Here it is:
Chris Mounsey is right in what he thinks of course (except his views on copyright!), and all reasonable, rational people understand that he is free to use whatever language he wants on his blog, which is his personal property.
The entire English language is at his disposal to use in whatever way he sees fit. In my humble opinion, using expletives in a blog post is less offensive than mass murder and all the other revolting crimes of the state, or journalists who write pieces to excuse those crimes, or newspaper editors whose only purpose is to reinforce the system that makes mass murder possible.
Chris Mounsey is a free thinker. It is a badge of honour to be ridiculed by the likes of Andrew Neil:
Resistance to Liberty
We can now see that the rapid growth of the libertarian movement and the Libertarian party in the 1970s is firmly rooted in what Bernard Bailyn called this powerful “permanent legacy” of the American Revolution. But if this legacy is so vital to the American tradition, what went wrong? Why the need now for a new libertarian movement to arise to reclaim the American dream?
To begin to answer this question, we must first remember that classical liberalism constituted a profound threat to the political and economic interests — the ruling classes — who benefited from the Old Order: the kings, the nobles and landed aristocrats, the privileged merchants, the military machines, the State bureaucracies.
In all societies, public opinion is determined by the intellectual classes, the opinion moulders of society. For most people neither originate nor disseminate ideas and concepts; on the contrary, they tend to adopt those ideas promulgated by the professional intellectual classes, the professional dealers in ideas. Now, throughout history, as we shall see further below, despots and ruling elites of States have had far more need of the services of intellectuals than have peaceful citizens in a free society. For States have always needed opinion-moulding intellectuals to con the public into believing that its rule is wise, good, and inevitable; into believing that the “emperor has clothes.” Until the modern world, such intellectuals were inevitably churchmen (or witch doctors), the guardians of religion. It was a cozy alliance, this age-old partnership between Church and State; the Church informed its deluded charges that the king ruled by divine command and therefore must be obeyed; in return, the king funneled numerous tax revenues into the coffers of the Church. Hence, the great importance for the libertarian classical liberals of their success at separating Church and State. The new liberal world was a world in which intellectuals could be secular — could make a living on their own, in the market, apart from State subvention.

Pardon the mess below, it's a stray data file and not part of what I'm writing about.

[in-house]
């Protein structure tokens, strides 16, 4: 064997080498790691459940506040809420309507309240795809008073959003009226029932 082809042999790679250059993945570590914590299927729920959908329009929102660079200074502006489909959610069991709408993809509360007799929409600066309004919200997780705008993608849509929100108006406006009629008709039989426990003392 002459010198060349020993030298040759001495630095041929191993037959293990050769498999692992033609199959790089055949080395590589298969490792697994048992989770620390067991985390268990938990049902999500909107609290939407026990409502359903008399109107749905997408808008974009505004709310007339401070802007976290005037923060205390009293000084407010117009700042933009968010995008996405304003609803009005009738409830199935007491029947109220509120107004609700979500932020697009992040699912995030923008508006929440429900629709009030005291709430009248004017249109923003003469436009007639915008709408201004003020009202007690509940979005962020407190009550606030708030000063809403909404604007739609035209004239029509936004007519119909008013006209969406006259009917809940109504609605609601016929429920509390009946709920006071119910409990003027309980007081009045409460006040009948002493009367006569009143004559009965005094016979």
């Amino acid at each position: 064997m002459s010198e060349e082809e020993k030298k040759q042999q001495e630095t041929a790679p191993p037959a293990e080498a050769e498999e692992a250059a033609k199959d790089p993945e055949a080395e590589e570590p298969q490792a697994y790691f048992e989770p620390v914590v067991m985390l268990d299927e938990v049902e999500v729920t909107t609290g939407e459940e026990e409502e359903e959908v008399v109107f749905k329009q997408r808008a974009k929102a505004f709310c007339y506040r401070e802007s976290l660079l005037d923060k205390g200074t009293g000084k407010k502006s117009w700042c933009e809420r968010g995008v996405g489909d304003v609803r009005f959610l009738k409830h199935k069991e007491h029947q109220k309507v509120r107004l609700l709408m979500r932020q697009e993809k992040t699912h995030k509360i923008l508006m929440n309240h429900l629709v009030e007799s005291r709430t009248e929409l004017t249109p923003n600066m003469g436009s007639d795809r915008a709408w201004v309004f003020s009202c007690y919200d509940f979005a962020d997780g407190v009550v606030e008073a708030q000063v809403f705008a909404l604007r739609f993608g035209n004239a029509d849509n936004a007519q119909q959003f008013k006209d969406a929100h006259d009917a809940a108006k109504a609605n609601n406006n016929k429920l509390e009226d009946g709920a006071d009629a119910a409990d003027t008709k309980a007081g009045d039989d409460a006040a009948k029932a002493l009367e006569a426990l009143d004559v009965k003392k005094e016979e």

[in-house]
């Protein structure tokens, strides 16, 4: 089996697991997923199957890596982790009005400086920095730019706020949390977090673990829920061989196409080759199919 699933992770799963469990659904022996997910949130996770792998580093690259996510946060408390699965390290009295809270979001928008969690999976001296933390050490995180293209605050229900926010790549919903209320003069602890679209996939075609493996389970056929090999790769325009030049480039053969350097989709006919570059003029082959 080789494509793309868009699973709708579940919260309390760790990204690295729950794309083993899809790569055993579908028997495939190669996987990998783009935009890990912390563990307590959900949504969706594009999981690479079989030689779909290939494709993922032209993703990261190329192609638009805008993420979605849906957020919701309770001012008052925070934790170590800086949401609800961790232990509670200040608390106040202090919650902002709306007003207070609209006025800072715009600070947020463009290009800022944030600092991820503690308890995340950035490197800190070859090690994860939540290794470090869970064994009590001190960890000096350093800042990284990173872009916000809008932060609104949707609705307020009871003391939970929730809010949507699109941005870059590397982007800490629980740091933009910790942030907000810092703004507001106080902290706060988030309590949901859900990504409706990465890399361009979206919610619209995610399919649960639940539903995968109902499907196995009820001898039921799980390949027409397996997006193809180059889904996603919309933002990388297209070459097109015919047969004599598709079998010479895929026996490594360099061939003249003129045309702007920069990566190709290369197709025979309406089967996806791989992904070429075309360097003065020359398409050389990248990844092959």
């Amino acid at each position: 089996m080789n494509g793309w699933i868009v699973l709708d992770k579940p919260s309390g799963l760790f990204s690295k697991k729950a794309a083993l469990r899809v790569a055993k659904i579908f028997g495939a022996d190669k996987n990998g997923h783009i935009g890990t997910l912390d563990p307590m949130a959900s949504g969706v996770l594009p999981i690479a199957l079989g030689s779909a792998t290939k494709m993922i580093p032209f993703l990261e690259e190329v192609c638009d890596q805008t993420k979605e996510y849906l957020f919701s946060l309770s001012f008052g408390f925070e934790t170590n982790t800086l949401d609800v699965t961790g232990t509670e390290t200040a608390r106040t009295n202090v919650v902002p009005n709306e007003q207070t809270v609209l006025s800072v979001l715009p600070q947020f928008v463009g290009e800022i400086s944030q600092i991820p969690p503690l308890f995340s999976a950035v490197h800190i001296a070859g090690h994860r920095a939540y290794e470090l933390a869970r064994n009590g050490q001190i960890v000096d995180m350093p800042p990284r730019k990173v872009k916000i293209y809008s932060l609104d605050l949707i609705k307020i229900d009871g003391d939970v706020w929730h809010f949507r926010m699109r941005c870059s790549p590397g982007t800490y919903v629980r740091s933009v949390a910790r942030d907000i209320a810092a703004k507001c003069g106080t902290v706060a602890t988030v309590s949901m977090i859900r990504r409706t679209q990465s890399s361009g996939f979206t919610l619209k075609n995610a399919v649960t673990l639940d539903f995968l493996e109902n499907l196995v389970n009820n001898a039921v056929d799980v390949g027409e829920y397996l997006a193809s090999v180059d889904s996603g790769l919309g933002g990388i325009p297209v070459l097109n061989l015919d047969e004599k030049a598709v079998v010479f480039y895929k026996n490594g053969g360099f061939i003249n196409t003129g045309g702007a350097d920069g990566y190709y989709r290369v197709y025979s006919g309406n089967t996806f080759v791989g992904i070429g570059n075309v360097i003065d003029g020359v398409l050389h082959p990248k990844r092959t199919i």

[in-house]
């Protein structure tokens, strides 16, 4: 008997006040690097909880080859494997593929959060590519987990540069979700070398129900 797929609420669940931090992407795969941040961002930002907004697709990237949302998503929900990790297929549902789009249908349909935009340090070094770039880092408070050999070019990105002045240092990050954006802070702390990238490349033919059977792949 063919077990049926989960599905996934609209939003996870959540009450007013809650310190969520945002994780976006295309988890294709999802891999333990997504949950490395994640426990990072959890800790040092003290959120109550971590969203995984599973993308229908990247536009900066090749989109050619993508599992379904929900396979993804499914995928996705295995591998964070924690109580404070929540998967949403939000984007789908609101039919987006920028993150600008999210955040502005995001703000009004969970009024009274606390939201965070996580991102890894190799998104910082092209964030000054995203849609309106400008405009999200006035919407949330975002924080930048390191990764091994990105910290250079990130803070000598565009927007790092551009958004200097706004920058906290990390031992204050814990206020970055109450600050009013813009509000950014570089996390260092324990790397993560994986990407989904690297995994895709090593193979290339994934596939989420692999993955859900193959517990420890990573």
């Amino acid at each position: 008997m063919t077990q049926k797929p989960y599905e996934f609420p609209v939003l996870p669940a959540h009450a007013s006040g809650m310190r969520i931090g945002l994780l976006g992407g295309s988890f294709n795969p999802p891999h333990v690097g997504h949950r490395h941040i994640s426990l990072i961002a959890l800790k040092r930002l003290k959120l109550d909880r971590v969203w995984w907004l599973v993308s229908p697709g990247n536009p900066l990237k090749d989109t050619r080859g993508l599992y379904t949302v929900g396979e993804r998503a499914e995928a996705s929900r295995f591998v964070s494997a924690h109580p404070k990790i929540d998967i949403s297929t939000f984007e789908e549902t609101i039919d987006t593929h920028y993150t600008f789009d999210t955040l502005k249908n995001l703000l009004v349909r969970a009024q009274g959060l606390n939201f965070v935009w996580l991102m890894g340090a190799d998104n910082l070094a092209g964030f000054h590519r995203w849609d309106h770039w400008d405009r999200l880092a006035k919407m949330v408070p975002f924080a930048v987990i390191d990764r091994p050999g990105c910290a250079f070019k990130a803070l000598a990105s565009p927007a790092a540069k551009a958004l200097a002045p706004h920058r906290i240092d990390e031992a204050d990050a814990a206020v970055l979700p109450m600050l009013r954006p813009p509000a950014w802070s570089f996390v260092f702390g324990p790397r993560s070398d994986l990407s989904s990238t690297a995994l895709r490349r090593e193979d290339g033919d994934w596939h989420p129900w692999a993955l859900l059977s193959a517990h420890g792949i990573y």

To establish their new statist order, their neomercantilist corporate State, the new conservatives therefore had to forge a new alliance between intellectual and State. In an increasingly secular age, this meant with secular intellectuals rather than with divines: specifically, with the new breed of professors, Ph.D.’s, historians, teachers, and technocratic economists, social workers, sociologists, physicians, and engineers. This reforged alliance came in two parts. In the early nineteenth century, the conservatives, conceding reason to their liberal enemies, relied heavily on the alleged virtues of irrationality, romanticism, tradition, theocracy. By stressing the virtue of tradition and of irrational symbols, the conservatives could gull the public into continuing privileged hierarchical rule, and to continue to worship the nation-state and its war-making machine. In the latter part of the nineteenth century, the new conservatism adopted the trappings of reason and of “science.” Now it was science that allegedly required rule of the economy and of society by technocratic “experts.” In exchange for spreading this message to the public, the new breed of intellectuals was rewarded with jobs and prestige as apologists for the New Order and as planners and regulators of the newly cartelized economy and society.
Rock on Chris Mounsey, and next time, bring your army with you!